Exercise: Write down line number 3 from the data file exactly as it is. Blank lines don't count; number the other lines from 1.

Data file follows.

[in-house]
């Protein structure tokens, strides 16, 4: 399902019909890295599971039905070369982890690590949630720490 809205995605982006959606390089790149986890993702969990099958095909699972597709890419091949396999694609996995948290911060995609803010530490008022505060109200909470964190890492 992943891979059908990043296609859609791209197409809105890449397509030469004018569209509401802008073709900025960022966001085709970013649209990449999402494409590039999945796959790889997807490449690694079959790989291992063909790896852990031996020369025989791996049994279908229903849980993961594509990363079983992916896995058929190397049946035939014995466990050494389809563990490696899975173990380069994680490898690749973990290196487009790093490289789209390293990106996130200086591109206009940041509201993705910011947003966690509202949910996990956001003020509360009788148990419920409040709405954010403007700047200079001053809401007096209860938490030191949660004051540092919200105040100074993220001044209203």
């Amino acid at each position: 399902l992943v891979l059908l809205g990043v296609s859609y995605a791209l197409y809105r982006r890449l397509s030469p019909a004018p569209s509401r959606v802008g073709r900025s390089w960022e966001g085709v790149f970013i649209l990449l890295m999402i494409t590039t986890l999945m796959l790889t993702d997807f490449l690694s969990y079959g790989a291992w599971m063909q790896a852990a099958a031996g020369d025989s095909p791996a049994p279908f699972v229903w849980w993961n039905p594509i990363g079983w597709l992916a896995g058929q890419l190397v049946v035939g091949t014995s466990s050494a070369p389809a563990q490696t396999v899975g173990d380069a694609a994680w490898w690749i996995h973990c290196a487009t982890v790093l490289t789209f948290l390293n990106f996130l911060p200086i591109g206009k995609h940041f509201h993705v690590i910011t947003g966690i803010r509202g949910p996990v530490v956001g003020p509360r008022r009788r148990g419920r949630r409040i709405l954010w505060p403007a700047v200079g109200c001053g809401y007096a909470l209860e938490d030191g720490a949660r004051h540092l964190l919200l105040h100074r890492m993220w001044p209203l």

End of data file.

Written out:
């Amino acid at each position: 399902l992943v891979l059908l809205g990043v296609s859609y995605a791209l197409y809105r982006r890449l397509s030469p019909a004018p569209s509401r959606v802008g073709r900025s390089w960022e966001g085709v790149f970013i649209l990449l890295m999402i494409t590039t986890l999945m796959l790889t993702d997807f490449l690694s969990y079959g790989a291992w599971m063909q790896a852990a099958a031996g020369d025989s095909p791996a049994p279908f699972v229903w849980w993961n039905p594509i990363g079983w597709l992916a896995g058929q890419l190397v049946v035939g091949t014995s466990s050494a070369p389809a563990q490696t396999v899975g173990d380069a694609a994680w490898w690749i996995h973990c290196a487009t982890v790093l490289t789209f948290l390293n990106f996130l911060p200086i591109g206009k995609h940041f509201h993705v690590i910011t947003g966690i803010r509202g949910p996990v530490v956001g003020p509360r008022r009788r148990g419920r949630r409040i709405l954010w505060p403007a700047v200079g109200c001053g809401y007096a909470l209860e938490d030191g720490a949660r004051h540092l964190l919200l105040h100074r890492m993220w001044p209203l």